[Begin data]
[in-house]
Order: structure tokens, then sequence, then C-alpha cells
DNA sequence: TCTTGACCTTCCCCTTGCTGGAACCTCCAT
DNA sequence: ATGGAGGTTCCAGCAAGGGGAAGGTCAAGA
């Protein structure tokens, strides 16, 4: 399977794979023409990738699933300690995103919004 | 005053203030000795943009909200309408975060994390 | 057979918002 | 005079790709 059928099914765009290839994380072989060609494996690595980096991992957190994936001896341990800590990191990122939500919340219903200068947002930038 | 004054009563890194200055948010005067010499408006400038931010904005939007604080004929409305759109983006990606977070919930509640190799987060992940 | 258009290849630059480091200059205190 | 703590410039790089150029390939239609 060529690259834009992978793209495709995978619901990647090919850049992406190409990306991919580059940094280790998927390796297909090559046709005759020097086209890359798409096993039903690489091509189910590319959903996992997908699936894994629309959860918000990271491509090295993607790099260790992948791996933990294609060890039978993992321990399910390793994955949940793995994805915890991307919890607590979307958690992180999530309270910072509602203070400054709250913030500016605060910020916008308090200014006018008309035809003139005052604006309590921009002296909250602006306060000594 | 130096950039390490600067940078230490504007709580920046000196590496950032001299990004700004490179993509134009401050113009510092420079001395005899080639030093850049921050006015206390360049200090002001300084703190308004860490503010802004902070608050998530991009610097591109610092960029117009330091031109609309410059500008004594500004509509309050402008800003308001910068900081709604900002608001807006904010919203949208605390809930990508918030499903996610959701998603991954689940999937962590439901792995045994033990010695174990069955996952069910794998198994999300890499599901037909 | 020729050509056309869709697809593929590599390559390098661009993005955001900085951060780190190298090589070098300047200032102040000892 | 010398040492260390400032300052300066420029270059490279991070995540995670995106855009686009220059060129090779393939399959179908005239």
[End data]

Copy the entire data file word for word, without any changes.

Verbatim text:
[in-house]
Order: structure tokens, then sequence, then C-alpha cells
DNA sequence: TCTTGACCTTCCCCTTGCTGGAACCTCCAT
DNA sequence: ATGGAGGTTCCAGCAAGGGGAAGGTCAAGA
């Protein structure tokens, strides 16, 4: 399977794979023409990738699933300690995103919004 | 005053203030000795943009909200309408975060994390 | 057979918002 | 005079790709 059928099914765009290839994380072989060609494996690595980096991992957190994936001896341990800590990191990122939500919340219903200068947002930038 | 004054009563890194200055948010005067010499408006400038931010904005939007604080004929409305759109983006990606977070919930509640190799987060992940 | 258009290849630059480091200059205190 | 703590410039790089150029390939239609 060529690259834009992978793209495709995978619901990647090919850049992406190409990306991919580059940094280790998927390796297909090559046709005759020097086209890359798409096993039903690489091509189910590319959903996992997908699936894994629309959860918000990271491509090295993607790099260790992948791996933990294609060890039978993992321990399910390793994955949940793995994805915890991307919890607590979307958690992180999530309270910072509602203070400054709250913030500016605060910020916008308090200014006018008309035809003139005052604006309590921009002296909250602006306060000594 | 130096950039390490600067940078230490504007709580920046000196590496950032001299990004700004490179993509134009401050113009510092420079001395005899080639030093850049921050006015206390360049200090002001300084703190308004860490503010802004902070608050998530991009610097591109610092960029117009330091031109609309410059500008004594500004509509309050402008800003308001910068900081709604900002608001807006904010919203949208605390809930990508918030499903996610959701998603991954689940999937962590439901792995045994033990010695174990069955996952069910794998198994999300890499599901037909 | 020729050509056309869709697809593929590599390559390098661009993005955001900085951060780190190298090589070098300047200032102040000892 | 010398040492260390400032300052300066420029270059490279991070995540995670995106855009686009220059060129090779393939399959179908005239």